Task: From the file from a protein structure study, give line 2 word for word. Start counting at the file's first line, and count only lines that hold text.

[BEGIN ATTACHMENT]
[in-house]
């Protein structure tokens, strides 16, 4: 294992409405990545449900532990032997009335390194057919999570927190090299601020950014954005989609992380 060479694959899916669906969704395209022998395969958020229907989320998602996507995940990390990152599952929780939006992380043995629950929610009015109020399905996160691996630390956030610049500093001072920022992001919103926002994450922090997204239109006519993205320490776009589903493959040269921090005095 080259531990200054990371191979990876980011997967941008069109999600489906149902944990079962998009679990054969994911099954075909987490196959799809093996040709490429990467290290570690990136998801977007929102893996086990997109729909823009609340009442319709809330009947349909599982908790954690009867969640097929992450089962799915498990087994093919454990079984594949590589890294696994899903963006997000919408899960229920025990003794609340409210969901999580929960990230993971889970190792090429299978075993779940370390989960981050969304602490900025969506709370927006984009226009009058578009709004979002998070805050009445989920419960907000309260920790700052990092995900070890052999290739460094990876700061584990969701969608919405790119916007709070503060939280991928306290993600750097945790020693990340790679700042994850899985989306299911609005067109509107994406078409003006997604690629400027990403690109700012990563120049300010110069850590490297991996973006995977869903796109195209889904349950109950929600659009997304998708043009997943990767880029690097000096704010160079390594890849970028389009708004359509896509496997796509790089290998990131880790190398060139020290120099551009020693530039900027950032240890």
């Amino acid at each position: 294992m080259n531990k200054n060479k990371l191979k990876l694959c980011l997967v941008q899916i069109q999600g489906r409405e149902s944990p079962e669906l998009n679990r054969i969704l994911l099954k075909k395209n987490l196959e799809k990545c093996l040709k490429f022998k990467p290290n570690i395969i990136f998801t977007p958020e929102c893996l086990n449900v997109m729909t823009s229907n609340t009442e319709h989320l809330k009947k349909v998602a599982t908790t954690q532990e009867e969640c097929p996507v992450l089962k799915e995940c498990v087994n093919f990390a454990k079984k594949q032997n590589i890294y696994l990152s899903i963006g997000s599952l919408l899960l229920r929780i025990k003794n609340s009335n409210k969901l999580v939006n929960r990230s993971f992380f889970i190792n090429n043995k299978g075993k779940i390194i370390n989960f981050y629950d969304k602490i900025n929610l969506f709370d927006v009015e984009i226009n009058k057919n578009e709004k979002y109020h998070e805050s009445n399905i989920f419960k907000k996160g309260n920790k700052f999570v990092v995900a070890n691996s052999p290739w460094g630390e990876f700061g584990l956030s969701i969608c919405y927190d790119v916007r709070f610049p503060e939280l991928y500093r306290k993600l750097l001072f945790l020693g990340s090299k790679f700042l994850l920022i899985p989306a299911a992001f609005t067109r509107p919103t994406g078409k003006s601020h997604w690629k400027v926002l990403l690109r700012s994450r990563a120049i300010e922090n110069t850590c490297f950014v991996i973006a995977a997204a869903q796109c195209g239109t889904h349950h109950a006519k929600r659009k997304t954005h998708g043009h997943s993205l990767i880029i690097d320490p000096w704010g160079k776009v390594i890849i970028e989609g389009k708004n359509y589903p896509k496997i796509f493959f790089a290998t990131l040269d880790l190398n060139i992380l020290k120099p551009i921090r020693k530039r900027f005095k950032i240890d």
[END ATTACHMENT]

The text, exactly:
């Protein structure tokens, strides 16, 4: 294992409405990545449900532990032997009335390194057919999570927190090299601020950014954005989609992380 060479694959899916669906969704395209022998395969958020229907989320998602996507995940990390990152599952929780939006992380043995629950929610009015109020399905996160691996630390956030610049500093001072920022992001919103926002994450922090997204239109006519993205320490776009589903493959040269921090005095 080259531990200054990371191979990876980011997967941008069109999600489906149902944990079962998009679990054969994911099954075909987490196959799809093996040709490429990467290290570690990136998801977007929102893996086990997109729909823009609340009442319709809330009947349909599982908790954690009867969640097929992450089962799915498990087994093919454990079984594949590589890294696994899903963006997000919408899960229920025990003794609340409210969901999580929960990230993971889970190792090429299978075993779940370390989960981050969304602490900025969506709370927006984009226009009058578009709004979002998070805050009445989920419960907000309260920790700052990092995900070890052999290739460094990876700061584990969701969608919405790119916007709070503060939280991928306290993600750097945790020693990340790679700042994850899985989306299911609005067109509107994406078409003006997604690629400027990403690109700012990563120049300010110069850590490297991996973006995977869903796109195209889904349950109950929600659009997304998708043009997943990767880029690097000096704010160079390594890849970028389009708004359509896509496997796509790089290998990131880790190398060139020290120099551009020693530039900027950032240890």